Creativity Information

Mindfulness and Teaching: Lessons From Dynamic English


Back in 1983, I was hired to teach English in rural northern Japan. I had no experience teaching, and didn't speak a work of Japanese.

No matter-I had the requisite four-year college degree and a thirst for adventure.

My employer/boss/teaching partner was Grif Frost, a 27-year-old budding entrepreneur who had married the Japanese exchange student who had once lived with his family. He ended up living near his wife's parents in Mutsu, and did what any self-respecting English-speaking person did in Japan in 1982-he started an English school.

Now, Grif had no experience teaching, either. He had a master's in International Management and a couple of toddlers at home. He was the token foreigner in Mutsu, and figured he might as well put it to good use.

Without training, he developed an approach he called "Dynamic English"-a high-energy, full-body, take-no-prisoners form of English as pure entertainment. He focused on presenting classes that were "Fast, Fun and Friendly", and was notorious for his colorful puppets, loud singing, dramatic storytelling, and excessive sweating.

As his partner, I picked up on the style quickly. Soon, I was causing my own stampedes of 3-year-olds and getting my share of notoriety for creative book-reading. In one memorable moment, I was spreading my arms wide to demonstrate the concept of "big" when my blouse burst open. Talk about a visual aid!

We became something like rock stars among the kindergarten children. Imagine a hundred Japanese five-year-olds seeing big white Americans with squeaky oversized plastic mallets (great for elimination during "Simon Says"), an overflowing bag of what looked suspiciously like toys, and boisterous "Good Morning!" greetings. The kids would literally fall over laughing at our stunts, and never got tired of our silly songs and wild games.

We were doing what came naturally-fully engaging the students in a way that created real awareness of language, objects, directions, shapes, colors, and verbal and musical sounds. Our older students were thrilled with this active approach, so different from the "This is a pen" lessons they'd chanted in their mandatory English classes in middle school. By providing new triggers, surprising methods, and hilarious material, we were offering novel stimuli, fresh perspective, and 100% focus on the present.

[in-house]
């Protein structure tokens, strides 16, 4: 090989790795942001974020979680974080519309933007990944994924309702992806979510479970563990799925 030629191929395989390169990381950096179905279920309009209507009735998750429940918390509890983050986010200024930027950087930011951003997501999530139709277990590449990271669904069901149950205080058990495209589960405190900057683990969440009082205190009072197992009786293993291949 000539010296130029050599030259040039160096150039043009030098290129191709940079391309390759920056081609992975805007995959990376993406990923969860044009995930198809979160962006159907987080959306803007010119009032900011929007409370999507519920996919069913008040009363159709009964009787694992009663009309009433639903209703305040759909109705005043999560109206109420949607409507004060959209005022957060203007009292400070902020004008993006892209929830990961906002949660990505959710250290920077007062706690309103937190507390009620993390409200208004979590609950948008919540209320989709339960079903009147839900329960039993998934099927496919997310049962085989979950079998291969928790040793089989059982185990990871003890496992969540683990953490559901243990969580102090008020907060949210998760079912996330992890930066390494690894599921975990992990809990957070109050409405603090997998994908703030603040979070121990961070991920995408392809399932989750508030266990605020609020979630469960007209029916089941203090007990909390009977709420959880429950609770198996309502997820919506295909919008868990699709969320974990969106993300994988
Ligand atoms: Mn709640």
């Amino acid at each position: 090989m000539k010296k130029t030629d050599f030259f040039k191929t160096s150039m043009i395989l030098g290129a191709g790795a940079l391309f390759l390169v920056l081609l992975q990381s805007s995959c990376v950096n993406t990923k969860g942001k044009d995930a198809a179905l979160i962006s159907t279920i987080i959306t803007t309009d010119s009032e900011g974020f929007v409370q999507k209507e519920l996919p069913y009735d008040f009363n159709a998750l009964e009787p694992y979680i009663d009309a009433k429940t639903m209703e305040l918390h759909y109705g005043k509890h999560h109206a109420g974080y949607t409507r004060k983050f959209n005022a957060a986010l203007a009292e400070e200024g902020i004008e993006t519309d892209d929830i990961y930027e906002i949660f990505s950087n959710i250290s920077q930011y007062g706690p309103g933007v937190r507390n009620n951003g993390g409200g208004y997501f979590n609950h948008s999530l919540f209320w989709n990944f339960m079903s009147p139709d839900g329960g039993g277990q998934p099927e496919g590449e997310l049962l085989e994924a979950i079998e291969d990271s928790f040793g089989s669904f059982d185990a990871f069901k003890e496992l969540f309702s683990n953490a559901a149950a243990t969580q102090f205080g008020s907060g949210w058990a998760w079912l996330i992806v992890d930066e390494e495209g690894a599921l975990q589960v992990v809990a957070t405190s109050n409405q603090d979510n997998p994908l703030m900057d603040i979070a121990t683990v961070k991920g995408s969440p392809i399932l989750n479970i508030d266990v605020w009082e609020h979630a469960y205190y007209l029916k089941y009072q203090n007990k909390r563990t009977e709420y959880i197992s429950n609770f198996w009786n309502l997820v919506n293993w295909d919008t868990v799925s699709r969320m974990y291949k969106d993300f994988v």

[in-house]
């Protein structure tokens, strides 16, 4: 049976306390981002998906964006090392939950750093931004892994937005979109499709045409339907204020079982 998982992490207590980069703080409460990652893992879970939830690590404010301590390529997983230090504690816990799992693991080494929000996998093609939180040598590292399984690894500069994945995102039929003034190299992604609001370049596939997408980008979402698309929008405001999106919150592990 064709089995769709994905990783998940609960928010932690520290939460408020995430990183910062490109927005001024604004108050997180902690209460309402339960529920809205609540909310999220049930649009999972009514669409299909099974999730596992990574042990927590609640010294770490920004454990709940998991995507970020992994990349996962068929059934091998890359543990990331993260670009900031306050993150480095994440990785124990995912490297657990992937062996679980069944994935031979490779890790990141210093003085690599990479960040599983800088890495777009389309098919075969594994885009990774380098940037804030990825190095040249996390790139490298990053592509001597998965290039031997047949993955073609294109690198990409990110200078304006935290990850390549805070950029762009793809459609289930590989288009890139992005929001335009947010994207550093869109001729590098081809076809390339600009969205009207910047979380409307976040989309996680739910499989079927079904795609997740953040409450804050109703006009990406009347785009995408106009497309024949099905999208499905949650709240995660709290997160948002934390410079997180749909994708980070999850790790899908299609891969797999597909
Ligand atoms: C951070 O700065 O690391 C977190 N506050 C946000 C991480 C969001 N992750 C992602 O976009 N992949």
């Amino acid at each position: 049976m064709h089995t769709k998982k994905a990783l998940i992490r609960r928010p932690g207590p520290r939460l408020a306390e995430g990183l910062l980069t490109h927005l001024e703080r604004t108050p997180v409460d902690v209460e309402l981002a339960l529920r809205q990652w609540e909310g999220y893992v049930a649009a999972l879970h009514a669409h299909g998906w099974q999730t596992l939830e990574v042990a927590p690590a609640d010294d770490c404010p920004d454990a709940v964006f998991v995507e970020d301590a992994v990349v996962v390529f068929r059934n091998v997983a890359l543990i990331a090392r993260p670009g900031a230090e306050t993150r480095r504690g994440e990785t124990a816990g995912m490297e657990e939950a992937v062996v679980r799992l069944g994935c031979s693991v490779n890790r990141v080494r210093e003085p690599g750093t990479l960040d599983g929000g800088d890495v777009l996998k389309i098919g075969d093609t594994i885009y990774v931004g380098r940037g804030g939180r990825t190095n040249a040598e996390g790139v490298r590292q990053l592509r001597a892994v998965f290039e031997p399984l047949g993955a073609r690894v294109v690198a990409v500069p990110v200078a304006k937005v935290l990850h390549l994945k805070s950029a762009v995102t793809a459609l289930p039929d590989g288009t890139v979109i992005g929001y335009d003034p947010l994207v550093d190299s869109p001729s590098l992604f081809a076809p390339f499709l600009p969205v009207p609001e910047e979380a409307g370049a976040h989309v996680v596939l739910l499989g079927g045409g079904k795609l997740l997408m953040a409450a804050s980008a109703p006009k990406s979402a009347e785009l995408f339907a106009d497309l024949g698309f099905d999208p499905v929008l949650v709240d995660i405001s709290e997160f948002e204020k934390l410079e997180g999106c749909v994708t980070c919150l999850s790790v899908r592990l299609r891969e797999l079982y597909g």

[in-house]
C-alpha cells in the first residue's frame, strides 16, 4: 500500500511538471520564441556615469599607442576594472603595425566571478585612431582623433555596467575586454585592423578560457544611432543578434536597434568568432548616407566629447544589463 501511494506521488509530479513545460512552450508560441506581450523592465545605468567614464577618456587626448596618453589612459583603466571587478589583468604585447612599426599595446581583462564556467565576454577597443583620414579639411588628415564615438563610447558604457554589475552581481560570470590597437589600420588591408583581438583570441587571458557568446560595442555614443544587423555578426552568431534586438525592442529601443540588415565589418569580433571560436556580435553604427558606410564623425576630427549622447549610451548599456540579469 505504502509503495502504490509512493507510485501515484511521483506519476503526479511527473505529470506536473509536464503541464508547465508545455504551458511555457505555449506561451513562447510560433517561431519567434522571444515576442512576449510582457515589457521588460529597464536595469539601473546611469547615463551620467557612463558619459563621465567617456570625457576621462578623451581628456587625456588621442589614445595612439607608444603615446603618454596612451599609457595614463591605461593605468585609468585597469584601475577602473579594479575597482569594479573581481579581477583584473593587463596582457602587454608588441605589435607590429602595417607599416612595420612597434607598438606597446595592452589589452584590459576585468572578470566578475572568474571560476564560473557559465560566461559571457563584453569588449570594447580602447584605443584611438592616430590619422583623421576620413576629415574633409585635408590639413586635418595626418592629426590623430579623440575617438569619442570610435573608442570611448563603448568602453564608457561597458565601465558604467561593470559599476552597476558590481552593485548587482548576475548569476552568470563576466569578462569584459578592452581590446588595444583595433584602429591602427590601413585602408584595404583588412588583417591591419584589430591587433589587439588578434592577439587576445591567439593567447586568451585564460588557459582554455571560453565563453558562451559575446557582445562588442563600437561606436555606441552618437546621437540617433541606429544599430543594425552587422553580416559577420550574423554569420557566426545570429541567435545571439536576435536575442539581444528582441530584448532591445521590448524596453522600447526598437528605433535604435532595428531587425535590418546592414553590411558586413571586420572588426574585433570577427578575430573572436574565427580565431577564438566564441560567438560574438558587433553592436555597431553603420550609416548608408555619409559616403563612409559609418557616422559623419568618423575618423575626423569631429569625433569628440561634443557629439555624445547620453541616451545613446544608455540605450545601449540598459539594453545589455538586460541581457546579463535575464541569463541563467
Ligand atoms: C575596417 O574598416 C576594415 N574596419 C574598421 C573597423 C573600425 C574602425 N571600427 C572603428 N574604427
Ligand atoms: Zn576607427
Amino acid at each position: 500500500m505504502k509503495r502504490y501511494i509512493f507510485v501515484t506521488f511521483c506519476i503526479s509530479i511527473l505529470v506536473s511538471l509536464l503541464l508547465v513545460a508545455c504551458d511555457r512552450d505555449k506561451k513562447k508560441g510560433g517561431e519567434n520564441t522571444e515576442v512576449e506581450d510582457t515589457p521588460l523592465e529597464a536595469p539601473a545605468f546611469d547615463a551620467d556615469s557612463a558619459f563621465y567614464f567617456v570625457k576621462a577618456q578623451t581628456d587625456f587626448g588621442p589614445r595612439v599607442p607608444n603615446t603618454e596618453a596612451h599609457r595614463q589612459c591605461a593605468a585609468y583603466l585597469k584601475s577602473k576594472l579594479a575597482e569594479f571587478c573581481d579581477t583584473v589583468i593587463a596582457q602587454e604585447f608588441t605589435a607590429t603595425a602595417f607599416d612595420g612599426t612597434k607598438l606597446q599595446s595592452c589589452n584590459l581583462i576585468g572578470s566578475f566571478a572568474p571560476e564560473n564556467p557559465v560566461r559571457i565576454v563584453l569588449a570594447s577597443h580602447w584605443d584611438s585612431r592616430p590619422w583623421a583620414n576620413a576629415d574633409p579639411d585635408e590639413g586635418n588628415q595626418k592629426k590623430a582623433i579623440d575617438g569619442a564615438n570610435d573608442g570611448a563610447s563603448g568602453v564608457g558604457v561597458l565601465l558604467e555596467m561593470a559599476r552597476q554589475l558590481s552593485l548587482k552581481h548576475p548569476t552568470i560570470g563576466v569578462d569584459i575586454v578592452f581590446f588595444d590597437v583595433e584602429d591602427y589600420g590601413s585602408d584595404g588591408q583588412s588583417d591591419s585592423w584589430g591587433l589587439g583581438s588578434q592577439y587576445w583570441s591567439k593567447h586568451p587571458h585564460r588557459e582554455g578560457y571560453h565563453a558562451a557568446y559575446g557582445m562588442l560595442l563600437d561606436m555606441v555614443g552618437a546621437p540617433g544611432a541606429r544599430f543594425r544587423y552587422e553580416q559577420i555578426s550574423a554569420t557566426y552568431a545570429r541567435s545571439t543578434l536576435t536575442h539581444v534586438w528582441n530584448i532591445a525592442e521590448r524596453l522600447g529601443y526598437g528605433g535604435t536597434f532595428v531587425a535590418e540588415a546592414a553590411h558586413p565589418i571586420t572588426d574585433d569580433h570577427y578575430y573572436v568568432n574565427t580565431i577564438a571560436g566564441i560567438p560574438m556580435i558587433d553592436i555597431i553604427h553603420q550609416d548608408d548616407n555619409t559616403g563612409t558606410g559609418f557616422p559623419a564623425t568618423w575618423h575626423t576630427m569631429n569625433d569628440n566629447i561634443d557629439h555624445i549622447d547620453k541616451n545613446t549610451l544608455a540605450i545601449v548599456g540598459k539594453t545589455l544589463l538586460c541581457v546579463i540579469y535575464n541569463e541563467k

Little did we know that a Harvard psychologist would later describe these same characteristics as essential for mindful learning! Dr. Ellen Langer, author of The Power of Mindful Learning, talks about the importance of being open to novelty, drawing distinctions, being aware of differing contexts and perspectives, and orienting in the present.

Learning a language can be incredibly tedious or outrageously active and exciting. We played with English and our students not only learned the lessons quickly but laughed heartily, burned calories, and created a whole new mindset about what it takes to learn something new.

Grif relied on mindful learning in developing his approach to teaching English-he was completely open from the beginning, and was never hampered by ideas of what teaching should look like.

He was creative about using games and songs he'd loved as a kid and turning them into fresh and powerful tools for teaching. He shifted the lesson plans when dealing with various age groups and English levels, and constantly improved his approach by paying attention to the responses and being fearless about making changes and trying out new ideas.

Years later, I am delighted to find myself applying this approach to teaching mindfulness. Instead of sticking with the meditation lesson plan, I've opted for the excitement of learning mindfulness in a way that is thoroughly engaging and surprisingly active. In fact, the basic guidelines for Real-World Mindfulness Training are remarkably similar to those for Dynamic English:

* Stay open to new things-including your approach to learning in general.

* Look for subtle differences in similar objects or ideas.

* Discover new uses for old tools.

* Explore shifting perspectives.

* Shake up stale notions.

* Engage all senses.

* Get physical whenever possible.

* Jump into the moment wholeheartedly.